standard for the Mobile Emergency Alert System is expected to be finalized by
March, according to broadcast consultant John Lawson.
LAS VEGAS –
“We’re also working closely with the Advanced
Television Systems Committee, which is expected to finish standardization of
Mobile EAS by March,” he said in an announcement about the M-EAS demo at CES in
Las Vegas next week. M-EAS will provide rich media emergency alerts to mobile
Elgato, a manufacturer of mobile DTV receiver
peripherals, and Siano, the chipset maker, are working on M-EAS compatible
platforms, Lawson said, as is LG Electronics.
Prototype LG smartphones at CES will offer not
only audio and visual indications of emergency alerts, but also a vibrating
mode to notify all users (including those with vision or hearing loss) about an
emergency.The simulations will be based
on national and local emergency scenarios, including a hurricane threat in
North Carolina, a tornado in the Northeast and an impending tsunami on the West
The 2013 CES M-EAS demonstrations are being
conducted with the support of the Public Broadcasting Service; LG Electronics, which
developed mobile EAS receivers; LG’s Zenith subsidiary, which provided
technical support and funding; and Harris Broadcast, which equips TV stations
with the necessary equipment. M-EAS requires no additional spectrum and is a
“dual-use” of existing TV transmitters and towers. Standards-based equipment to
upgrade stations for mobile DTV transmission is available commercially.
Purveyors say the M-EAS system would complement
the recently activated 90-character, cellular-based text emergency alert system.
In part, because it provides much deeper, multimedia opportunities with video,
graphics, audio and text; and because it does not suffer chokepoints during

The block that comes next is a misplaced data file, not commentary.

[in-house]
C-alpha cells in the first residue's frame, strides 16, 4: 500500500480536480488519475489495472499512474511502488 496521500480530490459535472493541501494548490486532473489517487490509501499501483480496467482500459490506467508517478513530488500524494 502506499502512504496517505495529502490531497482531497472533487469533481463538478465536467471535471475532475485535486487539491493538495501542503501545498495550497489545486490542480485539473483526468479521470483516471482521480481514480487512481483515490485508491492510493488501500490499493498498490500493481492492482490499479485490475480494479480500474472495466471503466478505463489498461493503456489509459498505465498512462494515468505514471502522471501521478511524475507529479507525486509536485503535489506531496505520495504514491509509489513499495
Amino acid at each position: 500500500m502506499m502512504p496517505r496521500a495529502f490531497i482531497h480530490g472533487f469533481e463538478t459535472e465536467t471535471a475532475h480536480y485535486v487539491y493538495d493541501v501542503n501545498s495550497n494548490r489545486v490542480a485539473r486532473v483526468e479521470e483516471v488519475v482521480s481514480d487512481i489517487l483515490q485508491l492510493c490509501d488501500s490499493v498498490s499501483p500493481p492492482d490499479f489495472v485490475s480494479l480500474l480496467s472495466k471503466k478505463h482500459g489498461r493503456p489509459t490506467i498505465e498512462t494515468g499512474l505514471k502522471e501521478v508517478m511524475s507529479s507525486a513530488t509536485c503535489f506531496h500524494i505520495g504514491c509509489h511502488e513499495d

high-traffic periods like cell networks often do.
“Mobile DTV will be a significant enhancement
for local public safety communications because millions of devices will receive
alerts simultaneously – just as easily as reception by a single device.Video, photos, graphics of evacuation routes,
text and audio can all be transmitted through the system to reach anyone with a
mobile device, including those with disabilities,” said Wayne Luplow, vice
president for LG’s Zenith R&D subsidiary, which together with PBS developed
the core technology enabling M-EAS.
The new alerting application developed for M-EAS
utilizes existing standards for implementation. The U.S. broadcast standard for
mobile television, the ATSC A/153 Mobile DTV Standard, uses Internet Protocol
at its core. The use of IP allows the new application to be flexible and
extensible. Data delivery, non-real-time delivery, and electronic service guides
are all included.M-EAS is compliant
with the international Common Alerting Protocol and designed for full
incorporation into the U.S. Integrated Public Alert and Warning System.
The Mobile Emergency Alert System is being
demonstrated again this year at CES. It will be on display at the CES Mobile TV
TechZone in Central Hall, booth 14340.